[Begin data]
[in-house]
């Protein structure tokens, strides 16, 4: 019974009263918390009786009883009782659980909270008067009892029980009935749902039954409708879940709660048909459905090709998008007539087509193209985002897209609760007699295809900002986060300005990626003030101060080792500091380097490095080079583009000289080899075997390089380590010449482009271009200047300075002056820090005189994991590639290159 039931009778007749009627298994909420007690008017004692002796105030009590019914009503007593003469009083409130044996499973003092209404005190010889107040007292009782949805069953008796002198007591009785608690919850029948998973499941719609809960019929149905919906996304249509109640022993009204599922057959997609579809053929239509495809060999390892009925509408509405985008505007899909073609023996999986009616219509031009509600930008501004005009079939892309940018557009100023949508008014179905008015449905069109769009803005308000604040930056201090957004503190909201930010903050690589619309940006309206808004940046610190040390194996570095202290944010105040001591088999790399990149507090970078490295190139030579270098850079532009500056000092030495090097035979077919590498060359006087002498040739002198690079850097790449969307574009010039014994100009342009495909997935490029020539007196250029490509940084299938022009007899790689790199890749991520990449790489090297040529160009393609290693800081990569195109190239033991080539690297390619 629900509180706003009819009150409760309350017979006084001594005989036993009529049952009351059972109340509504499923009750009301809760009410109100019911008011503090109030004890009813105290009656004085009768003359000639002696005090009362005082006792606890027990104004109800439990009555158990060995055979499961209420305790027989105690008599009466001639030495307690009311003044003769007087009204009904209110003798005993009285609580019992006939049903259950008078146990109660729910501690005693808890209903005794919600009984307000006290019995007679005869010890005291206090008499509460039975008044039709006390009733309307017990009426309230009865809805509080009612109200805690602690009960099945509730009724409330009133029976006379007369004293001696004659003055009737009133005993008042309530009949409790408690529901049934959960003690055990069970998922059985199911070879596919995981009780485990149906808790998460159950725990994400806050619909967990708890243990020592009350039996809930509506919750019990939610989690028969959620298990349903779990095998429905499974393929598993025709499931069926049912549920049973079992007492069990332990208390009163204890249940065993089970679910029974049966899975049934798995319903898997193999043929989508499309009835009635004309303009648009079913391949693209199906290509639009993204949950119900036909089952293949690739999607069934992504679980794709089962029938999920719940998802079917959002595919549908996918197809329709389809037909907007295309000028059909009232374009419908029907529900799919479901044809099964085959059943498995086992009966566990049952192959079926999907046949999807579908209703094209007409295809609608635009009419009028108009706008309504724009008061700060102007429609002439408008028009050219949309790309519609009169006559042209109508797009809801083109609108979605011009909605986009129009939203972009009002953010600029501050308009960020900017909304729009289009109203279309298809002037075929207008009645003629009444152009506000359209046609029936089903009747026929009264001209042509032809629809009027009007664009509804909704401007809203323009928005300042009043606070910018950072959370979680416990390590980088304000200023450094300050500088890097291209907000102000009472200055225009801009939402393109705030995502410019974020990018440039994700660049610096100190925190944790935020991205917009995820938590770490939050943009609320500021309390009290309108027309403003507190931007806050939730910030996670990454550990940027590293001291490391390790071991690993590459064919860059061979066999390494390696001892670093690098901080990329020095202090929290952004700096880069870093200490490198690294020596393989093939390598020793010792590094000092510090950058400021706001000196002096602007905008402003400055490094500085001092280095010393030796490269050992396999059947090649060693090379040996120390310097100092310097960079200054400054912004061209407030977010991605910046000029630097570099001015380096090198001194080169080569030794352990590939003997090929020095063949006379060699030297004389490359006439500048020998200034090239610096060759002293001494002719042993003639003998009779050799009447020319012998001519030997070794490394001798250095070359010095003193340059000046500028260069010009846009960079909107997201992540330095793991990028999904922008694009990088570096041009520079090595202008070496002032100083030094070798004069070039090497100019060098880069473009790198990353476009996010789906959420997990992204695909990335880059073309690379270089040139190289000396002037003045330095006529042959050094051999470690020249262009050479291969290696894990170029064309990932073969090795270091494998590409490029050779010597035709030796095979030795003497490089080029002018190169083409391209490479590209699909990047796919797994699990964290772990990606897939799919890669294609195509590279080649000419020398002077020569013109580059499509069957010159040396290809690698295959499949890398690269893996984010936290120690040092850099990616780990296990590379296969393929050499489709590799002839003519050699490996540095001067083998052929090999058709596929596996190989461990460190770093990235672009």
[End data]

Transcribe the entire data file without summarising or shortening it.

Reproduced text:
[in-house]
């Protein structure tokens, strides 16, 4: 019974009263918390009786009883009782659980909270008067009892029980009935749902039954409708879940709660048909459905090709998008007539087509193209985002897209609760007699295809900002986060300005990626003030101060080792500091380097490095080079583009000289080899075997390089380590010449482009271009200047300075002056820090005189994991590639290159 039931009778007749009627298994909420007690008017004692002796105030009590019914009503007593003469009083409130044996499973003092209404005190010889107040007292009782949805069953008796002198007591009785608690919850029948998973499941719609809960019929149905919906996304249509109640022993009204599922057959997609579809053929239509495809060999390892009925509408509405985008505007899909073609023996999986009616219509031009509600930008501004005009079939892309940018557009100023949508008014179905008015449905069109769009803005308000604040930056201090957004503190909201930010903050690589619309940006309206808004940046610190040390194996570095202290944010105040001591088999790399990149507090970078490295190139030579270098850079532009500056000092030495090097035979077919590498060359006087002498040739002198690079850097790449969307574009010039014994100009342009495909997935490029020539007196250029490509940084299938022009007899790689790199890749991520990449790489090297040529160009393609290693800081990569195109190239033991080539690297390619 629900509180706003009819009150409760309350017979006084001594005989036993009529049952009351059972109340509504499923009750009301809760009410109100019911008011503090109030004890009813105290009656004085009768003359000639002696005090009362005082006792606890027990104004109800439990009555158990060995055979499961209420305790027989105690008599009466001639030495307690009311003044003769007087009204009904209110003798005993009285609580019992006939049903259950008078146990109660729910501690005693808890209903005794919600009984307000006290019995007679005869010890005291206090008499509460039975008044039709006390009733309307017990009426309230009865809805509080009612109200805690602690009960099945509730009724409330009133029976006379007369004293001696004659003055009737009133005993008042309530009949409790408690529901049934959960003690055990069970998922059985199911070879596919995981009780485990149906808790998460159950725990994400806050619909967990708890243990020592009350039996809930509506919750019990939610989690028969959620298990349903779990095998429905499974393929598993025709499931069926049912549920049973079992007492069990332990208390009163204890249940065993089970679910029974049966899975049934798995319903898997193999043929989508499309009835009635004309303009648009079913391949693209199906290509639009993204949950119900036909089952293949690739999607069934992504679980794709089962029938999920719940998802079917959002595919549908996918197809329709389809037909907007295309000028059909009232374009419908029907529900799919479901044809099964085959059943498995086992009966566990049952192959079926999907046949999807579908209703094209007409295809609608635009009419009028108009706008309504724009008061700060102007429609002439408008028009050219949309790309519609009169006559042209109508797009809801083109609108979605011009909605986009129009939203972009009002953010600029501050308009960020900017909304729009289009109203279309298809002037075929207008009645003629009444152009506000359209046609029936089903009747026929009264001209042509032809629809009027009007664009509804909704401007809203323009928005300042009043606070910018950072959370979680416990390590980088304000200023450094300050500088890097291209907000102000009472200055225009801009939402393109705030995502410019974020990018440039994700660049610096100190925190944790935020991205917009995820938590770490939050943009609320500021309390009290309108027309403003507190931007806050939730910030996670990454550990940027590293001291490391390790071991690993590459064919860059061979066999390494390696001892670093690098901080990329020095202090929290952004700096880069870093200490490198690294020596393989093939390598020793010792590094000092510090950058400021706001000196002096602007905008402003400055490094500085001092280095010393030796490269050992396999059947090649060693090379040996120390310097100092310097960079200054400054912004061209407030977010991605910046000029630097570099001015380096090198001194080169080569030794352990590939003997090929020095063949006379060699030297004389490359006439500048020998200034090239610096060759002293001494002719042993003639003998009779050799009447020319012998001519030997070794490394001798250095070359010095003193340059000046500028260069010009846009960079909107997201992540330095793991990028999904922008694009990088570096041009520079090595202008070496002032100083030094070798004069070039090497100019060098880069473009790198990353476009996010789906959420997990992204695909990335880059073309690379270089040139190289000396002037003045330095006529042959050094051999470690020249262009050479291969290696894990170029064309990932073969090795270091494998590409490029050779010597035709030796095979030795003497490089080029002018190169083409391209490479590209699909990047796919797994699990964290772990990606897939799919890669294609195509590279080649000419020398002077020569013109580059499509069957010159040396290809690698295959499949890398690269893996984010936290120690040092850099990616780990296990590379296969393929050499489709590799002839003519050699490996540095001067083998052929090999058709596929596996190989461990460190770093990235672009």